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George Stevens
Montgomery Clift, Elizabeth Taylor, Shelley Winters
Writing Credits:
Michael Wilson

A poor boy gets a job working for his rich uncle and ends up falling in love with two women.

Rated NA.

Aspect Ratio: 1.37:1
English DTS-HD MA 5.1
Spanish Monaural
French Monaural
German Monaural
Supplements Subtitles:

Runtime: 122 min.
Price: $24.99
Release Date: 8/10/2021

• Audio Commentary with Director’s Son George Stevens Jr. and Ivan Moffat
• “Filmmaker Focus” Featurette
• “George Stevens and His Place in the Sun” Featurette
• “Filmmakers Who Knew Him” Featurette
• Trailers


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-Marantz SR7010 9.2 Channel Full 4K Ultra HD AV Surround Receiver
-Panasonic DMP-BD60K Blu-Ray Player
-Chane A2.4 Speakers
-SVS SB12-NSD 12" 400-watt Sealed Box Subwoofer


A Place In the Sun (Paramount Presents Edition) [Blu-Ray] (1951)

Reviewed by Colin Jacobson (August 30, 2021)

Prior to my screening of the DVD for 1951’s A Place In the Sun in 2001, I was acquainted with this film in name alone. I knew of its existence, but that was about it. From the title and other elements, I inferred that it would be a romance, but otherwise, I lacked any foreknowledge.

My prediction was accurate, at least to a point. Sun relates the tale of George Eastman (Montgomery Clift), a struggling young man with a connection; his uncle Charles (Herbert Heyes) runs a women’s clothing company, and George gets a job there.

However, the relationship seems pretty tenuous, as the uncle knows little about the nephew. Nonetheless, George gets his foot in the door and he appears happy to do so.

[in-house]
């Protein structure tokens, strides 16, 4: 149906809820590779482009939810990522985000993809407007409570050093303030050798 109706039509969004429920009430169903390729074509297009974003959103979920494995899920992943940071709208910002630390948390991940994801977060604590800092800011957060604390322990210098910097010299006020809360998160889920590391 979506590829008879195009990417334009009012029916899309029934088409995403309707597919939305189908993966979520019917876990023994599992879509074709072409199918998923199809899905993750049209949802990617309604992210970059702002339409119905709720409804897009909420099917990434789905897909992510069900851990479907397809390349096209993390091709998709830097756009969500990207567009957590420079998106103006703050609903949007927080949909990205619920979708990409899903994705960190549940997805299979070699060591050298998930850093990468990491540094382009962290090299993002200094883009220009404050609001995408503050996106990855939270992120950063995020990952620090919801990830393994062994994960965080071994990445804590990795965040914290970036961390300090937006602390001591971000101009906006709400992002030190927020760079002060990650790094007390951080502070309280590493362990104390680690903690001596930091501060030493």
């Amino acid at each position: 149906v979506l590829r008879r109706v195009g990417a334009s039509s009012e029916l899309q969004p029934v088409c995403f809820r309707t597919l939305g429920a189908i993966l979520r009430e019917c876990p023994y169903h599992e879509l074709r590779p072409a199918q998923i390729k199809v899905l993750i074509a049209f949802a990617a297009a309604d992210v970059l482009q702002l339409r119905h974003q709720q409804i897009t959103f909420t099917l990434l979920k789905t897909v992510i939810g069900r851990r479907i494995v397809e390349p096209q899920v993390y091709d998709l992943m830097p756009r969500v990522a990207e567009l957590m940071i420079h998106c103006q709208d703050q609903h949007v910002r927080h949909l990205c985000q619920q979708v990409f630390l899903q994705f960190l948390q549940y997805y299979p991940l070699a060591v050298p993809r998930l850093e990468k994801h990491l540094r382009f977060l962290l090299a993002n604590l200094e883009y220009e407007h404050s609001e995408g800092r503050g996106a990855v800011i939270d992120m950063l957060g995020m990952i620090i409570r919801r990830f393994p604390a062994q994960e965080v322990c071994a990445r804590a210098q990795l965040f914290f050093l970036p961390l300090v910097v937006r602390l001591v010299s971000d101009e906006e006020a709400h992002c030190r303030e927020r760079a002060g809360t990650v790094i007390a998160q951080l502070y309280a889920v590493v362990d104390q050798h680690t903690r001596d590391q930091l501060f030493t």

Most of the Eastman employees are females, and company policy strictly forbids romantic dalliances between any workers. However, George quickly hooks up with frumpy Alice Tripp (Shelley Winters) and has a surreptitious affair.

Despite this minor romance, George has his eyes elsewhere. He clearly covets the prosperous life led by his more successful relatives, especially when he gets a gander of Angela Vickers (Elizabeth Taylor).

Matters intensify between George and Alice, mainly because he gets her pregnant. Despite that factor, George and Angela start to date, and he must lead something of a double life.

George attempts to disconnect from Alice, but she won’t allow that, and he considers sinister possibilities to get rid of her, especially when she threatens to blow the top off of their relationship and tell everyone.

I’ll leave the rest of the film a mystery so I don’t ruin it for anyone who never saw it. Suffice it to say that after the relatively romantic and light elements of the first half, the flick takes a darker turn during its second hour. George needs to deal with the conflict between his potentially obtainable fantasy and the reality into which he put himself, and not everything will necessarily end happily.

Sun actually remade an earlier flick, 1931’s An American Tragedy, which itself adapted Theodore Dreiser’s novel of the same name, which itself was based on real events from the early part of the 20th century.

Personally, I liked the name change, mainly because I didn’t expect the dramatic turns of the film’s second half. Obviously An American Tragedy reveals much more of the tone, while A Place In the Sun maintains a greater sense of distance and mystery.

I never saw the earlier movie or read the book, so I don’t know how they compare, but on its own, Sun presents a reasonably strong work, though I don’t know if I agree with its elevated stature. Frankly, I think this is one of those films that earned its place on the AFI list mainly due to innovative factors at its time of release. The movie hasn’t aged tremendously well, but I can’t deny that it was something new and fresh 70 years ago.